Features Japan Glances
“Ekinaka”: Shopping Complexes Inside Train Stations
Restaurants, Shops, and Salons Inside the Ticket Gates
[2016.05.28] Read in: 简体字 | 繁體字 | FRANÇAIS | ESPAÑOL | العربية | Русский |

Many of Tokyo’s terminal stations host small-scale shopping areas where passengers can shop between catching trains. These complexes have become big business by taking advantage of prime locations to offer an array of goods and services.

Ekinaka: Shopping Inside Stations

Ekinaka are shopping complexes inside train stations. Literally meaning “inside the station,” these small-scale shopping malls have risen to prominence by tapping into the consumer needs of Japan’s bustling crowds of train users.

In the past, shopping and dining venues inside stations were largely limited to kiosks, stalls selling box meals, and standing noodle shops on train platforms. In the early 2000s, train companies like JR East began increasing offerings to include new outlet from bookstores and confectioners to cafés and bakeries.

The Gransta shopping complex inside Tokyo Station.

The ekinaka model targets busy commuters passing through major hub stations, with some terminals seeing millions of passengers daily. Apparel and specialty food shops are common fixtures, and depending on the station customers can also get a manicure, a quick haircut, a relaxing massage, and even pick up a few food items at an upscale supermarket without once having to step out of the ticket gates. Certain complexes even offer daycare and babysitting services.

Making the shopping experience even smoother is the fact that shoppers can make all their payments with the tap of the same transit smart card that they use to board the trains.

Outside ticket gates, shopping areas in and around station buildings combine with ekinaka malls to make hub stations lively consumer centers that are comparable to department stores. Complexes such as First Avenue Tokyo Station, Shinagawa Station’ Ecute, and Osaka Station’s Eki Marché buzz with shoppers and hungry commuters looking to sample the fare at one of many ekinaka eateries.

A station shop selling freshly baked muffins. (Left) An ekinaka flower shop. (Right)

Gourmet Delights

One of Tokyo’s largest facilities is Gransta, a shopping area built in 2007 as part of the Tokyo Station development. The shopping arcade stretches from Marunouchi on the west side of the station to Yaesu on the east. Designed to showcase the nation’s cuisine, it features over 60 retailers.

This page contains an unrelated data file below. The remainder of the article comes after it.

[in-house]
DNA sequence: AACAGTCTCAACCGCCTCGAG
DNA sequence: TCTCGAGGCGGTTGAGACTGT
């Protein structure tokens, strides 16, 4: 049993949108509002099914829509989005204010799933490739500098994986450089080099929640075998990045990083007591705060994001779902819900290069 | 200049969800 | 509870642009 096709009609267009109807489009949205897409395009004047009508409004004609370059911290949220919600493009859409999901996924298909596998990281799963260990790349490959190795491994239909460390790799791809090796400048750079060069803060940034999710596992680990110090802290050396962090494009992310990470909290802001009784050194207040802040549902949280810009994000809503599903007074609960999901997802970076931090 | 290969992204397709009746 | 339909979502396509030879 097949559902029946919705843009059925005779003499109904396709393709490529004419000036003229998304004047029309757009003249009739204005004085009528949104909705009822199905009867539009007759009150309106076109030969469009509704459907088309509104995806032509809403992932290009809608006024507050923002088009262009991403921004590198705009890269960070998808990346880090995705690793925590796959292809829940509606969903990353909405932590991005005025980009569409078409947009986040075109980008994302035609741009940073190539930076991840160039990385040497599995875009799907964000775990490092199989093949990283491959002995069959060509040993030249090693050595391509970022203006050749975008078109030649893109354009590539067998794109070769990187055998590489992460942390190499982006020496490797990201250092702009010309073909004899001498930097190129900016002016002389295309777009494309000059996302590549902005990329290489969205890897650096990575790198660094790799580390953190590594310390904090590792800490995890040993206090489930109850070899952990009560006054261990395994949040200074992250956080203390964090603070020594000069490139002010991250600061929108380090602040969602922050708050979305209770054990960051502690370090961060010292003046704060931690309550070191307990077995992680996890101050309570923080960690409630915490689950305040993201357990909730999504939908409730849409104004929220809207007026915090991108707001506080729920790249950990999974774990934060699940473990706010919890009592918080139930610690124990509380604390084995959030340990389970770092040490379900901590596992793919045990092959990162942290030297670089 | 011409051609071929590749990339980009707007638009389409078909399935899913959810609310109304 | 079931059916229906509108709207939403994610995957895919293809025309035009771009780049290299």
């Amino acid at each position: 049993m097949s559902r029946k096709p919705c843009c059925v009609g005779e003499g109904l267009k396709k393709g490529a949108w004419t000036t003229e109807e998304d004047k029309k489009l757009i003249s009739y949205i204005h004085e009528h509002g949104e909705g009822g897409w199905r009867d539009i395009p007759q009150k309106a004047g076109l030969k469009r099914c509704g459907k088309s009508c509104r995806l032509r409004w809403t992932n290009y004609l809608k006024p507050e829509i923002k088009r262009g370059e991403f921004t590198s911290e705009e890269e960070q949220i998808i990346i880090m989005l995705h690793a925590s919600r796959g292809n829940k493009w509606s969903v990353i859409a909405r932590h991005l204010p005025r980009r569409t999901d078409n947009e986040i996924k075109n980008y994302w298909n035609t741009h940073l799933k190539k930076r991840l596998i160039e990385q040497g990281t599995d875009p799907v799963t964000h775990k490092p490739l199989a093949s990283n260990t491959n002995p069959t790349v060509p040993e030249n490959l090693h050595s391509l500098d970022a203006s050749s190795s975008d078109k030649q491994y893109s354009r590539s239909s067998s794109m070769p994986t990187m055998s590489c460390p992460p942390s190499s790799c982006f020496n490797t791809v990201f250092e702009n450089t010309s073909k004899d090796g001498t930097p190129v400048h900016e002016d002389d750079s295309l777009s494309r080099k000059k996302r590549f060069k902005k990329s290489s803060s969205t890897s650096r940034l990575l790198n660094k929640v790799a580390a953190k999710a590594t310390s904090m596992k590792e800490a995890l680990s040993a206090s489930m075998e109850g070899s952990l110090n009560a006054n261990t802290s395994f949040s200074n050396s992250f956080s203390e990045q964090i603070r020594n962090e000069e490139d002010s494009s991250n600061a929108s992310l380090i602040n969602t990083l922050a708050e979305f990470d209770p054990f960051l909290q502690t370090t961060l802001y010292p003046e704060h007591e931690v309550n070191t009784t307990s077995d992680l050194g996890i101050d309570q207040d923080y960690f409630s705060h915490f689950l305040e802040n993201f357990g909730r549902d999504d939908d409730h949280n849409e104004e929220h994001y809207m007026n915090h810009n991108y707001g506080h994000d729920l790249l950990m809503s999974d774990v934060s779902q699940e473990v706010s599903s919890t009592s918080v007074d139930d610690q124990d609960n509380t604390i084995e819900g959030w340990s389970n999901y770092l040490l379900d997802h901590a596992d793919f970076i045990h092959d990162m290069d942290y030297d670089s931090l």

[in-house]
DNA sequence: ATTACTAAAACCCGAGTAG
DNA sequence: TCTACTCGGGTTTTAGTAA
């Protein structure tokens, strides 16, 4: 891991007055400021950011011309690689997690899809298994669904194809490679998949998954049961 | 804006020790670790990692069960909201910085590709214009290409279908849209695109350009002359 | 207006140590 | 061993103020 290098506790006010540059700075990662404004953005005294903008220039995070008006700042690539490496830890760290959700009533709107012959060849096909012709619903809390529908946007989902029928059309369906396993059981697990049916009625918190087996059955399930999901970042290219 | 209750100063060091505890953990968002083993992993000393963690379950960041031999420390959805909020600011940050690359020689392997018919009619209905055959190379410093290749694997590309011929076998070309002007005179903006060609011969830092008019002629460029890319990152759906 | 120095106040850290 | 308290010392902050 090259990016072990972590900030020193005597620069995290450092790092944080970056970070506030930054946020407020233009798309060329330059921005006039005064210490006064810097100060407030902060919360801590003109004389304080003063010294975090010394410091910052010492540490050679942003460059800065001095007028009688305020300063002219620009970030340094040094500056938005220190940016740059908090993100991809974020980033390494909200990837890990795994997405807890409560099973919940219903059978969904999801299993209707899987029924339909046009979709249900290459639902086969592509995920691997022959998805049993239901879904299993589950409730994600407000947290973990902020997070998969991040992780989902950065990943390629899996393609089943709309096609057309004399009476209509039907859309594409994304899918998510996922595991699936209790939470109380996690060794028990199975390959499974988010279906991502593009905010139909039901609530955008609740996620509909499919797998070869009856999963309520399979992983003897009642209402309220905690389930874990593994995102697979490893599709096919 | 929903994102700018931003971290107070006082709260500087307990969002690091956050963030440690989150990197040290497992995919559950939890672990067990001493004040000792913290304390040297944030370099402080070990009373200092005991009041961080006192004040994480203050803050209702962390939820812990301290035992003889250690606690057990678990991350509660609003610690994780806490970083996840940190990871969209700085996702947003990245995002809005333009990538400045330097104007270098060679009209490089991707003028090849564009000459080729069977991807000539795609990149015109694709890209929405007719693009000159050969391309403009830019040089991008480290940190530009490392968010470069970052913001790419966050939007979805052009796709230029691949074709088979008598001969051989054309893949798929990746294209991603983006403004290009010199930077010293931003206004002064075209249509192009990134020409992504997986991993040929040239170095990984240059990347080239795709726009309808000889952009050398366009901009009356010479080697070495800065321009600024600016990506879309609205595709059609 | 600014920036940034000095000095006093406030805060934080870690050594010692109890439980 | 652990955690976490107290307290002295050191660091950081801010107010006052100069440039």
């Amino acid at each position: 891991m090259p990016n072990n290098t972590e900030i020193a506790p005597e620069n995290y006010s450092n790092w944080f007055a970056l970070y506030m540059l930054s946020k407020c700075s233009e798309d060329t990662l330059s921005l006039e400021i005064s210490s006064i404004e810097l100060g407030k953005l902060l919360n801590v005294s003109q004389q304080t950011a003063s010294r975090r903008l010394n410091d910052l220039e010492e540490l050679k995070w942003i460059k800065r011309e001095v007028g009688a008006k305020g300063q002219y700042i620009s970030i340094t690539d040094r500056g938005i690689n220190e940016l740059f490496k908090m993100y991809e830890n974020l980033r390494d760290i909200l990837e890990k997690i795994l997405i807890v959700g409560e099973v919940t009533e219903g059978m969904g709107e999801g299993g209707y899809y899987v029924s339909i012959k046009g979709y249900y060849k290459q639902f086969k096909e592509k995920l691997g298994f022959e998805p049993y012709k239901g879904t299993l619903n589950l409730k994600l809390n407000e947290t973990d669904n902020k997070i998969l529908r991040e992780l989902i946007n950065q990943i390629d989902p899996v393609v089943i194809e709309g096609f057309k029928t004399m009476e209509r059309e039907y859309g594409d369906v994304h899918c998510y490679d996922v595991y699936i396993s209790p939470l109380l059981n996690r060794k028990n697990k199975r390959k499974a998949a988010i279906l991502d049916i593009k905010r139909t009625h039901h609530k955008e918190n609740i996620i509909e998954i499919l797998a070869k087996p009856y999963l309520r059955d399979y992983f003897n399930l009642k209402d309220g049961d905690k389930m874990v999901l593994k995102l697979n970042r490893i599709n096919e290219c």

A bentō shop displays varieties of okowa, steamed rice mixed with different ingredients.

Both established chains and new outlets have a presence, and customers can casually browse and sample their various offerings, including Japanese deli items, box lunches, sweets, and sake. Early commuters can also take advantage of shops offering select breakfast menus from 7 am under the Grand Dining banner.

The Gin no Suzu waiting area and Gransta inside Tokyo Station. (© Gransta)

A nighttime view of Tokyo Station and the surrounding area.

Open to the World for Business

Variety at ekinaka shops is continually expanding—recent additions include drugstores, flower shops, and boutiques. Train companies in Kansai and other regions have taken notice of JR East’s success with ekinaka complexes and are planning facilities of their own.

The ekinaka model has also begun to make its way overseas. Japanese train company Tōkyū is currently involved in a project with a developer in Vietnam to build a complex in Binh Duong Province that will feature shopping and recreational facilities along with residential areas.


Tokyo Station City map
Point-and-speak map of Tokyo Station

(Banner photo: An interior view of Tokyo Station’s Gransta.)

  • [2016.05.28]
Related articles
Also in this series

Video highlights

New series

  • From the editor in chief
  • From our columnists
  • In the news